Area braces for SandyPublished 9:33pm Thursday, October 25, 2012
As Hurricane Sandy approaches the North Carolina coast, Beaufort County emergency-management officials and power crews are preparing for a worst-case scenario and to respond if needed.
“We are and have done the necessary things,” said John Pack, the county’s emergency-management director. “We are always ready to open up a shelter, but we are tidying up some things if we need to open a shelter, basically at Northside High School. If we are going to have an area that will have to have a shelter open, it will be that end of the county.”
At 5 p.m. Thursday, Hurricane Sandy was approaching the Bahamas, moving northward at 16 mph with maximum sustained winds at 105 mph.
In eastern North Carolina, according to the National Weather Services’ threat assessment for the region, the main coastal flooding threat will be on the southern portion of the Pamlico Sound and the east facing beaches north of Cape Lookout late Saturday through Sunday evening. As the low lifts further north and winds become more northwest, the flooding threat will shift to the sound side of the Outer Banks on Sunday night into Monday.
Models continue to differ on the exact track the hurricane will take, however they all indicate it will be a large system that will be close enough to the North Carolina coast to produce strong winds. Rainfall will also depend on the track, with a more offshore solution leading to amounts of 1 to 3 inches and a closer track possibly leading to 5 or more inches.
Pack said there’s the possibility that Hyde County may impose a mandatory evacuation order for its residents and visitors and ask Beaufort County to open a shelter for those evacuees. If that happens, Northside High School would be opened as a shelter, he said.
“I’ve notified all first-responder agencies to do what they do — make sure their trucks are full (of fuel). Make sure their chainsaws are sharpened. Do all those little things when we know something’s coming, or the possibility it’s coming, to make it easier for us to respond, keep roads open and help people,” Pack said.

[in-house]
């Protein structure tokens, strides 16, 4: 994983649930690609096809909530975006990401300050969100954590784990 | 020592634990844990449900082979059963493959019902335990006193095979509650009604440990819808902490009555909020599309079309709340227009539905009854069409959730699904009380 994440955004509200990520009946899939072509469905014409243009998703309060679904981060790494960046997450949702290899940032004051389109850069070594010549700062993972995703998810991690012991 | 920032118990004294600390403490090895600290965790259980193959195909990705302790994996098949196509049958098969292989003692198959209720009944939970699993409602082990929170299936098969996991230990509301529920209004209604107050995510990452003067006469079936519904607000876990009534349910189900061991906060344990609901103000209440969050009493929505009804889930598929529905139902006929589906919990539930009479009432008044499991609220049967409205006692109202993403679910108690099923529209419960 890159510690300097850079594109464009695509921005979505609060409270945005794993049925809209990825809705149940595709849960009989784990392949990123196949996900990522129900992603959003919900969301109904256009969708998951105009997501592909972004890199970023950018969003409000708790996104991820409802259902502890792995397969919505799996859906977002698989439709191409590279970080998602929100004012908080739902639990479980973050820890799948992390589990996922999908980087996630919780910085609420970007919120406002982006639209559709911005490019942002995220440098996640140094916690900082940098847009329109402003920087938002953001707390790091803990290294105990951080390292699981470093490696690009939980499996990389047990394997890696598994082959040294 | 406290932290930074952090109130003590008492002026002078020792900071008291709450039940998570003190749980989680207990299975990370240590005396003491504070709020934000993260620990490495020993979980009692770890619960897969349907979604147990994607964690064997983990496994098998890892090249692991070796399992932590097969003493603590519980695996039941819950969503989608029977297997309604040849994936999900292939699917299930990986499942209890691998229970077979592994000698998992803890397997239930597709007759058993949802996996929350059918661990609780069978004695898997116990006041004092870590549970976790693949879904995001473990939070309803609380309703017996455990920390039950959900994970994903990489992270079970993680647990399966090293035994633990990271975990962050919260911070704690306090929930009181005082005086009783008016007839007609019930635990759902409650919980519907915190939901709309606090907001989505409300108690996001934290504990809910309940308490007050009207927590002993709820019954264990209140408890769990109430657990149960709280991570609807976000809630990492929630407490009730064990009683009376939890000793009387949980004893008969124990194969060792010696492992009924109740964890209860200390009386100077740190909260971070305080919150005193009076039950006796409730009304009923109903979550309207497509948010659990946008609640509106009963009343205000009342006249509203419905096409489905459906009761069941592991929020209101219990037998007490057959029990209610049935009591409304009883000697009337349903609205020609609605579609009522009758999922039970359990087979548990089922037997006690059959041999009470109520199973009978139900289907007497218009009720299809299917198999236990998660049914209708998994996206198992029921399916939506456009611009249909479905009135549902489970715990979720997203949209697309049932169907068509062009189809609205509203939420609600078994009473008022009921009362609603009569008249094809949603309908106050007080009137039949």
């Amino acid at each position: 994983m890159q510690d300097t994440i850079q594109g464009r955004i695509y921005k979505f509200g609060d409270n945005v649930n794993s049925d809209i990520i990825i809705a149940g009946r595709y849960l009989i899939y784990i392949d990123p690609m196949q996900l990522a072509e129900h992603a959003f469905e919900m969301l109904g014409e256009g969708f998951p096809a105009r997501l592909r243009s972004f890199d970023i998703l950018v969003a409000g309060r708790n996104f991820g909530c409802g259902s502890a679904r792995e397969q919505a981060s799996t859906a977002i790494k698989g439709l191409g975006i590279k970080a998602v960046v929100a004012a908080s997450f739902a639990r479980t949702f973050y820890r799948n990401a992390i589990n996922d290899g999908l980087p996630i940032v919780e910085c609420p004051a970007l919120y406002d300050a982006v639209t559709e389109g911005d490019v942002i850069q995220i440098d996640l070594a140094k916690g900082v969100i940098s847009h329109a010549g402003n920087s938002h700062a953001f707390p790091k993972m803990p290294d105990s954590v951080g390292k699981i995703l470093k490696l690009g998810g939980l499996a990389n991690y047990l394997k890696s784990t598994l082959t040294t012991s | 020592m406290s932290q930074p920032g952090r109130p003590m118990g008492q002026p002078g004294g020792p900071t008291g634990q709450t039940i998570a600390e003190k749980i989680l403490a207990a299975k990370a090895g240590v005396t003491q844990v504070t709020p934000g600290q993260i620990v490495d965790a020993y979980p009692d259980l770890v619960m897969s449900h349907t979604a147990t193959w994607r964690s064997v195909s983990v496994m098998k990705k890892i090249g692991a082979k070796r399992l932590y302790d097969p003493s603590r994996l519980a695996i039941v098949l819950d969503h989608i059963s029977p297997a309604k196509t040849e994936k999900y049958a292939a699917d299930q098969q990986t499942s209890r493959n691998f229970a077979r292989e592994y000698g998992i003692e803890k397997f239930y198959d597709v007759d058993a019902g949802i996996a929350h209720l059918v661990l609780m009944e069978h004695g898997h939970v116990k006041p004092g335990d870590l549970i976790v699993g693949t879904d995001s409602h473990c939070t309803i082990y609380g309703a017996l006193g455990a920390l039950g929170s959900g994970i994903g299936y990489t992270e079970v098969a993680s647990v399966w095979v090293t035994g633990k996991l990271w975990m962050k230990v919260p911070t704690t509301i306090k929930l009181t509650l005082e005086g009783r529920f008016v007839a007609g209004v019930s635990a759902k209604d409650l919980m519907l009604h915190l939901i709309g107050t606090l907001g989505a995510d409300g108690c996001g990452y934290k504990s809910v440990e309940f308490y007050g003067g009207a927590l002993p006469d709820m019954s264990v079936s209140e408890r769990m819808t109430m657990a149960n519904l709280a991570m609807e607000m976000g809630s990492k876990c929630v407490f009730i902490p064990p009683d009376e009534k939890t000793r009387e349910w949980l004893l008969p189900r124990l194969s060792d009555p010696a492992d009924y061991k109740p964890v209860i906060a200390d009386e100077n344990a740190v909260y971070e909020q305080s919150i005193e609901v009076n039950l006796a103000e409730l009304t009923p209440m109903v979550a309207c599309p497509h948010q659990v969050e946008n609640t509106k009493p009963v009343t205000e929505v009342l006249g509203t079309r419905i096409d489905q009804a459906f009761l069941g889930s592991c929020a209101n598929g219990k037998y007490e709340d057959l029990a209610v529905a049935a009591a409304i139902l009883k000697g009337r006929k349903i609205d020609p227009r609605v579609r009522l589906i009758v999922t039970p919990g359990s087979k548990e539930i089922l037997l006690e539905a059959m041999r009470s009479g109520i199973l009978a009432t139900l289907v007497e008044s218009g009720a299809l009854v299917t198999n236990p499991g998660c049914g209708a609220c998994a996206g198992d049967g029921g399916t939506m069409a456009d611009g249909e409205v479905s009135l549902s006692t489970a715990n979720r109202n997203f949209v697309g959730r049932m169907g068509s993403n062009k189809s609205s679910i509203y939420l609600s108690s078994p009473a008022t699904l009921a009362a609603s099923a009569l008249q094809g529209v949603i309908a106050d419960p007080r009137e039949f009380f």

Although forecasts have Hurricane Sandy taking a track just off the North Carolina coast, its path could change and bring it closer to the coast or onshore, Pack noted.
“It’s in the cone of uncertainty now, where it wasn’t before,” Pack said a little after noon Thursday.
Pack said he’s looking at hurricane updates, which he receives about every three hours.
“I’m looking at every one of them to see if there’s anything that sends a signal that we need to be staying on this. It’s what we do,” Pack said.
He’s working closely with Robbie Rose, Washington’s fire-rescue-EMS chief, on making sure this weekend’s Smoke on the Water event will be safe. Rose is advising Smoke on the Water officials, Pack said.
“He’s already provided some safety guidelines on possible wind gusts and tent installations and that type thing. They’ve prepared plans to take all the tents down immediately following the event and not leave any up overnight and that type thing,” Pack said. “We pay attention to all these things. We pay attention in the county and try to watch for those things.”
Spencer Stanley, one of the Washington Noon Rotarians overseeing Smoke on the Water this weekend, said the event is a go.
“Absolutely. Full steam ahead right now,” Stanley said. “I’ve been in touch, through Robbie Rose, with the emergency-management folks. They don’t expect a whole lot here (today) or even early Saturday morning. They’re forecasting maybe a tenth of an inch of rain off and on Saturday morning. It may pick up Saturday afternoon about 4 o’clock, but we’ll be pretty much wrapped up by then,” Stanley said.
City Manager Josh Kay said the city is expecting winds in the range of 20 mph to 30 mph Saturday and Sunday. Although the city has been trimming trees along its electric lines in recent days in an effort to prevent power outages, high winds will cause some power outages, he said.
“We’re prepared,” he said.
Those preparations include making sure line crews get rest and that equipment is ready to be deployed, Kay said.
Heidi Smith, spokeswoman for Tideland Electric Membership Corp., which provides electricity to some parts of Beaufort County and other areas in eastern North Carolina, said a newly revised emergency action plan is in place. Tideland is staying in touch with emergency-management officials to keep abreast with the latest storm developments, she said.
“We’ve put everybody on notice that we need to be ready … Everybody knows what they’re supposed to do and where they need to be. … We have outside crews ready to come in if need be,” she said.
The Eastern North Carolina Region of the American Red Cross is gearing up to respond to Hurricane Sandy if needed.
The Red Cross has placed shelter sites and trained disaster workers from Florida to Maine on alert. It is coordinating with its community partners and emergency-management personnel to coordinate potential response efforts.